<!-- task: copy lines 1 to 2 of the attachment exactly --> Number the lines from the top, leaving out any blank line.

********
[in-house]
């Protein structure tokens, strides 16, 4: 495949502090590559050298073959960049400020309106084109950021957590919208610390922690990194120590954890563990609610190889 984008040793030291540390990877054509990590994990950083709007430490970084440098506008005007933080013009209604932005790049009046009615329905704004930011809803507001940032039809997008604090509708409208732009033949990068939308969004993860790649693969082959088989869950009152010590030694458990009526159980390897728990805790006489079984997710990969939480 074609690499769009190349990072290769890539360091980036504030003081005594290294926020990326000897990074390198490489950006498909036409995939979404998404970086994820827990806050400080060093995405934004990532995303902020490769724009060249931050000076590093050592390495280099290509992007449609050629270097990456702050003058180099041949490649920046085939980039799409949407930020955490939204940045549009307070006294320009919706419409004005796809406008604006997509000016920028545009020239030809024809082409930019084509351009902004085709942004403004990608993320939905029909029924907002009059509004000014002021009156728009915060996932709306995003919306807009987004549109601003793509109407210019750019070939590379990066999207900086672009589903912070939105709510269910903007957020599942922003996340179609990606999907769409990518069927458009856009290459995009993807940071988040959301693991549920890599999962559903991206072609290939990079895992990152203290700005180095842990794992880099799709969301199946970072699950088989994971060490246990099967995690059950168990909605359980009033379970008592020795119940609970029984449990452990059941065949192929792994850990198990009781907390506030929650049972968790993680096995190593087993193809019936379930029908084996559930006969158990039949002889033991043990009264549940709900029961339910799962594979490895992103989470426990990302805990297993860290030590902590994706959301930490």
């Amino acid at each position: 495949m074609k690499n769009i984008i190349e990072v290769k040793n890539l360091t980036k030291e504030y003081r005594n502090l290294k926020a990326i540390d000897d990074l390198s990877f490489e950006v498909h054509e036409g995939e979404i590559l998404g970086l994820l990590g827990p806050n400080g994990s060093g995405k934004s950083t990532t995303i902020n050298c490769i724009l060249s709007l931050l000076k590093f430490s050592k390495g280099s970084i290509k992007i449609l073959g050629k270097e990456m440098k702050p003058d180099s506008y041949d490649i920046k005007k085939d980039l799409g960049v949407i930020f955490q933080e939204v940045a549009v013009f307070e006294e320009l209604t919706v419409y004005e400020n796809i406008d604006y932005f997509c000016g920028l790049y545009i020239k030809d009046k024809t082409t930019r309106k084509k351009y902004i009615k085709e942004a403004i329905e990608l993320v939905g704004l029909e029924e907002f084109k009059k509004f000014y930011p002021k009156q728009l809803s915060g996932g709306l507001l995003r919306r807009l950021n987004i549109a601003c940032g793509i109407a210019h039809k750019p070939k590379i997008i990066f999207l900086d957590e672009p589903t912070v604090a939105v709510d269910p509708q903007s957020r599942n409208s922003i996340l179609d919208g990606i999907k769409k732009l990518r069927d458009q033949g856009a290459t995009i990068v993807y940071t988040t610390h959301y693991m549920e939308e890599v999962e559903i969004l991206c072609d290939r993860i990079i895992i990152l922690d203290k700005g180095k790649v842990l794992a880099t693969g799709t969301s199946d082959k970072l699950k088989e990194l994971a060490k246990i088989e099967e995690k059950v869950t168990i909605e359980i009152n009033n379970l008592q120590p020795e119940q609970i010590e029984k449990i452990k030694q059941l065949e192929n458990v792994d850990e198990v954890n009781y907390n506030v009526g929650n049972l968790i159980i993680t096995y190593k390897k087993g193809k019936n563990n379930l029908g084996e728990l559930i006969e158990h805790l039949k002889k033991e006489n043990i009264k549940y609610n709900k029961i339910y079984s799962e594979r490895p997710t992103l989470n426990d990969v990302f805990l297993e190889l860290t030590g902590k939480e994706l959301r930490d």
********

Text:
[in-house]
């Protein structure tokens, strides 16, 4: 495949502090590559050298073959960049400020309106084109950021957590919208610390922690990194120590954890563990609610190889 984008040793030291540390990877054509990590994990950083709007430490970084440098506008005007933080013009209604932005790049009046009615329905704004930011809803507001940032039809997008604090509708409208732009033949990068939308969004993860790649693969082959088989869950009152010590030694458990009526159980390897728990805790006489079984997710990969939480 074609690499769009190349990072290769890539360091980036504030003081005594290294926020990326000897990074390198490489950006498909036409995939979404998404970086994820827990806050400080060093995405934004990532995303902020490769724009060249931050000076590093050592390495280099290509992007449609050629270097990456702050003058180099041949490649920046085939980039799409949407930020955490939204940045549009307070006294320009919706419409004005796809406008604006997509000016920028545009020239030809024809082409930019084509351009902004085709942004403004990608993320939905029909029924907002009059509004000014002021009156728009915060996932709306995003919306807009987004549109601003793509109407210019750019070939590379990066999207900086672009589903912070939105709510269910903007957020599942922003996340179609990606999907769409990518069927458009856009290459995009993807940071988040959301693991549920890599999962559903991206072609290939990079895992990152203290700005180095842990794992880099799709969301199946970072699950088989994971060490246990099967995690059950168990909605359980009033379970008592020795119940609970029984449990452990059941065949192929792994850990198990009781907390506030929650049972968790993680096995190593087993193809019936379930029908084996559930006969158990039949002889033991043990009264549940709900029961339910799962594979490895992103989470426990990302805990297993860290030590902590994706959301930490």